The Cinque Terre is a small strip of coastline in the Italian province of Liguria, famous for the way the mountains dramatically fall into the Mediterranean. Its name translates into English as the “five lands”, a reference to the five villages that cling to the land and which were for centuries cut off from the outside world except by vertiginous footpaths and boat. Now they are part of a National Park, the whole region listed as a UNESCO World heritage site.
The attraction of the area is the scenery and the untouched villages, with small winding streets and alleyways, often containing steep flights of steps as they climb from small harbours and beaches up the mountain side. The turrets of small defensive forts vie with church towers to dominate the roof line. Between the villages runs a coastal path, sometimes climbing high over spurs and ridges, at other times plunging to small bays and coves. Its not for the unfit. Not only is there plenty of ascent and descent, but in the summer months it can get very hot with little shade.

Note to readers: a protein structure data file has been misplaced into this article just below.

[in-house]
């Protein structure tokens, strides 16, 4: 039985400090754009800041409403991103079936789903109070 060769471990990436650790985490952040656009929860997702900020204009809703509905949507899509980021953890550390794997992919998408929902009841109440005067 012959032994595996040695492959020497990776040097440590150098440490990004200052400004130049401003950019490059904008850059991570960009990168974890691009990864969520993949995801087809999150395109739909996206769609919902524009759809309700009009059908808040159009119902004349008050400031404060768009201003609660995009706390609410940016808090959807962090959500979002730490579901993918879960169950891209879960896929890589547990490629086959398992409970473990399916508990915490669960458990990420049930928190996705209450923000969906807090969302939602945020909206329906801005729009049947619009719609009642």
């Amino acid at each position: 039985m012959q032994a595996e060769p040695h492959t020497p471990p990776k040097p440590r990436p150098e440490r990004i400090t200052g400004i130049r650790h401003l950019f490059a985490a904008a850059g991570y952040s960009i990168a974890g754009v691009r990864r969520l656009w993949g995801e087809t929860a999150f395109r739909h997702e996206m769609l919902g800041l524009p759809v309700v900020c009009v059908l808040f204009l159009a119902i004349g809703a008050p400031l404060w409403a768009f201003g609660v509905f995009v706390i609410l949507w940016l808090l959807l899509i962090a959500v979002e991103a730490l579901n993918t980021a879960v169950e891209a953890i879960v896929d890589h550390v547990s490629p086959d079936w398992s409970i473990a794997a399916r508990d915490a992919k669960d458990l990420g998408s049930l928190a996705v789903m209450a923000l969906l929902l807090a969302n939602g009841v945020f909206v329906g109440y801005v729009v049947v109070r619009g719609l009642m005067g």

The payoff is the villages, these days full of small restaurants, bars and ice cream parlours where you can reenergise yourself. For those who prefer, a train line runs the length of the coast between La Spezia and Genova and must be one of the most spectacular lengths of track in the World.
The villages have plenty of small hotels and guest-houses to choose between, the one thing to be wary of is road access. Floods in 2011 washed away access to two of the central villages and while they are being repaired, it is a tiny, narrow road at the best of time, with very limited parking at the villages.